First impression on unpacking the Q702 test unit was the solid feel and clean, minimalist styling.
Fujifilm FinePix JZ500 digital camera
Fujifilm's JZ500 is pocket-friendly but doesn't have the features or the performance to match higher-priced competitors.
- Unique pet-detection mode, very compact for a high-zoom camera
- Lacklustre photo and video quality, noisy zoom motors, bad autofocus during video capture
More pocket-friendly than other compact megazooms, Fujifilm's FinePix JZ500 doesn't have the features or the performance to match higher-priced competitors.
Price$ 299.00 (AUD)
Buy now (Selling at 5 stores)
The Fujifilm FinePix JZ500 is an extremely pocketable pocket megazoom digital camera, thanks to a curvy 1-inch-deep body that's significantly slimmer than any of the other cameras we reviewed.
Unfortunately, its performance was also comparatively anemic. Its shortcomings aren't entirely surprising: This model is Fujifilm's bargain pocket megazoom for 2010, playing second string to the higher-end FinePix F80EXR.
In PCWorld Labs subjective evaluations for image and video quality, the JZ500 turned in a disappointing score of Fair. Our jury noted that sample images taken with the FinePix JZ500 were murky and soft, posting well-below-average scores for both exposure quality and sharpness.
The JZ500 doesn't make up for its imaging shortcomings with battery life, either. The camera has a rating of 230 shots for each charge of its lithium ion battery, which is well short of some of the more feature-loaded cameras in our latest test group.
Video performance was at the bottom of the pack, especially in our low-light tests--and that tells only half the story when it comes to shooting video with this camera. Due to the JZ500's noisy zoom-lens motors and laggy autofocus, taking 720p clips with this camera is often a study in frustration.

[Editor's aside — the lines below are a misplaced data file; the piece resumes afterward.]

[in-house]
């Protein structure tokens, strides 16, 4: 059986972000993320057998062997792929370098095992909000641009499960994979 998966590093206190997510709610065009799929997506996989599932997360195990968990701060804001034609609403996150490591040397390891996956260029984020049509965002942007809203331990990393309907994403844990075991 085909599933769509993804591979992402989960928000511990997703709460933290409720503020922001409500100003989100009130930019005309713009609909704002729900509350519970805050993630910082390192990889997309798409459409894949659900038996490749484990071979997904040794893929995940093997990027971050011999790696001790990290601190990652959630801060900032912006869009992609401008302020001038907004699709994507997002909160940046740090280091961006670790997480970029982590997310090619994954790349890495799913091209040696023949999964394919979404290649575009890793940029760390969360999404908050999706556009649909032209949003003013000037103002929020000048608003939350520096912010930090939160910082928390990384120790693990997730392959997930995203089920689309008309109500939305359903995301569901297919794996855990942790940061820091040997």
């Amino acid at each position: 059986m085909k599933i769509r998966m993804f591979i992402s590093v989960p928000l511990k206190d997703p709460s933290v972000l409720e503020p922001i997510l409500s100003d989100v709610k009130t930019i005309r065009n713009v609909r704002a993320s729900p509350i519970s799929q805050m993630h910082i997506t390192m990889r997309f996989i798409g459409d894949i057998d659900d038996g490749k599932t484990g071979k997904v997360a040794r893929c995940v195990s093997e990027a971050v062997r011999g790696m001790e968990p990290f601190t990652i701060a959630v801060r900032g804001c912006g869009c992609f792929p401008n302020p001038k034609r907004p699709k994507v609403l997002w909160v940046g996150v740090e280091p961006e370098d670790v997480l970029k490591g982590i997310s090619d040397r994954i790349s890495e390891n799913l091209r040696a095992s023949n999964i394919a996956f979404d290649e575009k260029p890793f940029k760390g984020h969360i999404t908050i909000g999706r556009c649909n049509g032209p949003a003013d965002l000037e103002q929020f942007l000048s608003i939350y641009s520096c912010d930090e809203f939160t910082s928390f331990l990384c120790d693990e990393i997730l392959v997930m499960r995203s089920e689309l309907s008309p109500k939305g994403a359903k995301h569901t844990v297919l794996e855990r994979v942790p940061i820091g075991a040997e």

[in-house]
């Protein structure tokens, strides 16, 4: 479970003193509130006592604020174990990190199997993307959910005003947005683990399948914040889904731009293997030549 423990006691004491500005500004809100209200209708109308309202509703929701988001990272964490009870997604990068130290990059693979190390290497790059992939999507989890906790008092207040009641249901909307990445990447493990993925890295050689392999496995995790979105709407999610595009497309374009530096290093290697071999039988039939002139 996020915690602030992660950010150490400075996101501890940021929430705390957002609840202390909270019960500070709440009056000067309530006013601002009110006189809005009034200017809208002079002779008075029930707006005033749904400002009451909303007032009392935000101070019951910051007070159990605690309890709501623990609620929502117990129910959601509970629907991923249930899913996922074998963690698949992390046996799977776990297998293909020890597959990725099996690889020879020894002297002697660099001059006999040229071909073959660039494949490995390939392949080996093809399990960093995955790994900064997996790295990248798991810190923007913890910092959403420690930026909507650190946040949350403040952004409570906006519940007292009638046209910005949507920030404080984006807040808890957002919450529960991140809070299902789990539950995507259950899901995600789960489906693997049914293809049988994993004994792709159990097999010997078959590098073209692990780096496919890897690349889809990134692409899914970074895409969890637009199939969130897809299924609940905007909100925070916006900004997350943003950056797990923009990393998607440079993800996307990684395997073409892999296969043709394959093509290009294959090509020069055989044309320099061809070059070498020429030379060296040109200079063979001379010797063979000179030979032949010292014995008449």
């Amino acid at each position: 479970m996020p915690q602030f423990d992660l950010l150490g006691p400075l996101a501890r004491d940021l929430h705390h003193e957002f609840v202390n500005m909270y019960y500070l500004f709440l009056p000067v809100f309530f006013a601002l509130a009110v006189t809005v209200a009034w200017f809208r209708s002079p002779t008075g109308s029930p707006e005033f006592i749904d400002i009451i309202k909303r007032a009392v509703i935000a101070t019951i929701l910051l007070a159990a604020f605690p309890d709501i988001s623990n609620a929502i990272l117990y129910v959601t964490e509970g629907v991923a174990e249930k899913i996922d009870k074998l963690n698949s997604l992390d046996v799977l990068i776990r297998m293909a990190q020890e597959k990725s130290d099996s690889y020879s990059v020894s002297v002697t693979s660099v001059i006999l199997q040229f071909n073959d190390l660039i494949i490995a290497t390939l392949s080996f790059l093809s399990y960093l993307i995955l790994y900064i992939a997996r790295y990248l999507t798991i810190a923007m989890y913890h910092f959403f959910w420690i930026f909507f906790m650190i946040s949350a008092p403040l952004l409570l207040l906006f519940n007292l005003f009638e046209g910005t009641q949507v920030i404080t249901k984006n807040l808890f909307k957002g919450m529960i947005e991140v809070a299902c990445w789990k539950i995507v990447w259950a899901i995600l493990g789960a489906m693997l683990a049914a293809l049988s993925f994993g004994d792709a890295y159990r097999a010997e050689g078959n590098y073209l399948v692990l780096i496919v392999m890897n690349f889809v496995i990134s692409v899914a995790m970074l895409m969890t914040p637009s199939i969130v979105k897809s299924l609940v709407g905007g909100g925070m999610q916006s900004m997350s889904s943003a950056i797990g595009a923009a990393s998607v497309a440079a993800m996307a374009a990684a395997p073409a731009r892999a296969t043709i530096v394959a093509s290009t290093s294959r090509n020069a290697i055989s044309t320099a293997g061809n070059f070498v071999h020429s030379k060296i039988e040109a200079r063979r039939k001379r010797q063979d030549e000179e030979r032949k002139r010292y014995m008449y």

Here are sample clips that we shot in bright indoor lighting and in low light with the FinePix JZ500. For the highest-quality clips, select 720p from the drop-down menu in the lower-right corner of each player.
The JZ500 lacks manual shutter and aperture controls; you're limited to the camera's scene modes, program mode (which lets you adjust ISO, white balance, autofocus, and other basic settings), auto mode, and automated scene-selecting mode. It's certainly easy to use, but it lacks the polish and image quality of the similarly robot-like Nikon Coolpix S8000.
The most interesting aspect of the FinePix JZ500 is its pet-detection scene mode, which is a face-detection mode for dogs and cats. You can set the camera to snap a photo automatically as soon as your pet turns toward the camera, although our hands-on tests revealed that the shutter isn't quick enough to capture particularly fast-moving dogs or cats. If you opt to snap the shutter button manually, it does take a fine pet photo.
The JZ500 is an also-ran among the big players in the pocket megazoom class, but it has a bigger, more-powerful sibling. For Fujifilm fans pining for a pocket megazoom, we suggest holding out for the FinePix F80EXR, which boasts the company's higher-end EXR sensor along with a 10X-optical-zoom lens.
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GGG Evaluation Team
For work use, Microsoft Word and Excel programs pre-installed on the device are adequate for preparing short documents.
The Fujitsu LifeBook UH574 allowed for great mobility without being obnoxiously heavy or clunky. Its twelve hours of battery life did not disappoint.
The screen was particularly good. It is bright and visible from most angles, however heat is an issue, particularly around the Windows button on the front, and on the back where the battery housing is located.
My first impression after unboxing the Q702 is that it is a nice looking unit. Styling is somewhat minimalist but very effective. The tablet part, once detached, has a nice weight, and no buttons or switches are located in awkward or intrusive positions.